Does a company have to behave ethically to succeed? How about having an ethical culture in order to succeed? In the case of Uber, it may not be the case. Stunned by a series of corporate miss-steps, allegations of tolerated if not sanctioned workplace harassment, and one epic temper-tantrum by the chief executive, Uber may have now stepped over the legal line with the reports of its Greyball program, which the company has used for years. The program “was designed to prevent people from using the Uber app in violation of the terms of service, including law-enforcement sting operations and competitors attempting to disrupt Uber’s operations.”

Uber used the program in cities where it was not permitted to operate to forestall officials attempting to determine if Uber was violating any taxi terms of services regulations. The program is quite sophisticated, using various metrics to determine if regulators where engaging in sting operations. If they were determined to be indicia of such a sting operation, Uber simply failed to send drivers to pick up those pesky regulators. Best of all, it was reported the program had been approved by the company’s in-house legal team.

Uber defended the program, saying that it was designed to prevent drivers from being routed to particularly troublesome areas or customers (ie., profiling) to protect them from harm. However even if the program only profiled customers in the beginning it is easy to see how it could morph or be used for other nefarious purposed. Reminding The Man From FCPA of the JPMorgan FCPA enforcement action, where the illegal program (Sons and Daughters) actually began as an FCPA compliance tool, the Greyball program may have begun as a safety program but it certainly did not stop at legal and ethical maneuvering from moving into another area.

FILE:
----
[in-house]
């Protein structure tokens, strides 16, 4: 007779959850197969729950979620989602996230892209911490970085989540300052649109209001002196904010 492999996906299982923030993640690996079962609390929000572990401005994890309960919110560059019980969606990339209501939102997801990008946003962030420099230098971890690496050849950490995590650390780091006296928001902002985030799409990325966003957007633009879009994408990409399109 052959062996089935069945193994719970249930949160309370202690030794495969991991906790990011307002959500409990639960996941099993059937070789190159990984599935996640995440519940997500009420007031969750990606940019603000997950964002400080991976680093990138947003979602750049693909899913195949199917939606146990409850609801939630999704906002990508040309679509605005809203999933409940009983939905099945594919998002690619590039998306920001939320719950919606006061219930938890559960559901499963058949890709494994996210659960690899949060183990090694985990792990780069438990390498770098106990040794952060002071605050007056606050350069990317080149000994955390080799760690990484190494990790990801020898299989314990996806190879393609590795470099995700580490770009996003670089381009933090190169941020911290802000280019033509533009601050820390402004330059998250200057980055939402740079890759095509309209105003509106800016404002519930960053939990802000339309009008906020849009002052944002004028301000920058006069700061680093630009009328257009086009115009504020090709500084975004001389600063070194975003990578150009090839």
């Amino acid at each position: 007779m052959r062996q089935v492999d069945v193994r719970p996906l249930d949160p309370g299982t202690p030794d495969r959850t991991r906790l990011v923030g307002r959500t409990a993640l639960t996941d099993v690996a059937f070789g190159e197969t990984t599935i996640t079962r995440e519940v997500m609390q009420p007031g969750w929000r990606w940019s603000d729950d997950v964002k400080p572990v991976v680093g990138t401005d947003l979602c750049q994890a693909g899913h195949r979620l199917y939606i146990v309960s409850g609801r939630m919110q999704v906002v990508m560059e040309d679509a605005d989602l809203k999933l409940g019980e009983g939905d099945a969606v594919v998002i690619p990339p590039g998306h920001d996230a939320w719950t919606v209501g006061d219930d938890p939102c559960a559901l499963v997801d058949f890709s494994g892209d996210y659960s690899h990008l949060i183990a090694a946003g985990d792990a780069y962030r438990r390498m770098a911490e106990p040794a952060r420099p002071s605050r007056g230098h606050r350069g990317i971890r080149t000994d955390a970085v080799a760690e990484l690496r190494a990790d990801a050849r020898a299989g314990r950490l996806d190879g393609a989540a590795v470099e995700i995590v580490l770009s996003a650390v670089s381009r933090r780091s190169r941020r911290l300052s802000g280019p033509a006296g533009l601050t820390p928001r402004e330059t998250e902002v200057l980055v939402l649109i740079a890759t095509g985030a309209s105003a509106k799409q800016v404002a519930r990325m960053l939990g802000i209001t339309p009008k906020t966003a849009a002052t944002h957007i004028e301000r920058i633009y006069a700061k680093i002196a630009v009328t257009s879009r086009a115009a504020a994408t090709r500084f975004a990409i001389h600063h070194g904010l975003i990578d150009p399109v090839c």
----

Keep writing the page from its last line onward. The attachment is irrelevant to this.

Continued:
Given the raft of bad news to hit Uber recently, one might assume their stock price would take a hit. Oops! The Man From FCPA forgot that Uber is not a public company, so there has been no hit to its stock prices. If, however, the company does go public in 2017, it will be interesting to see who signs off on their SOX 404(b) attestation to the accuracy of the financial statements and adequacy of internal controls.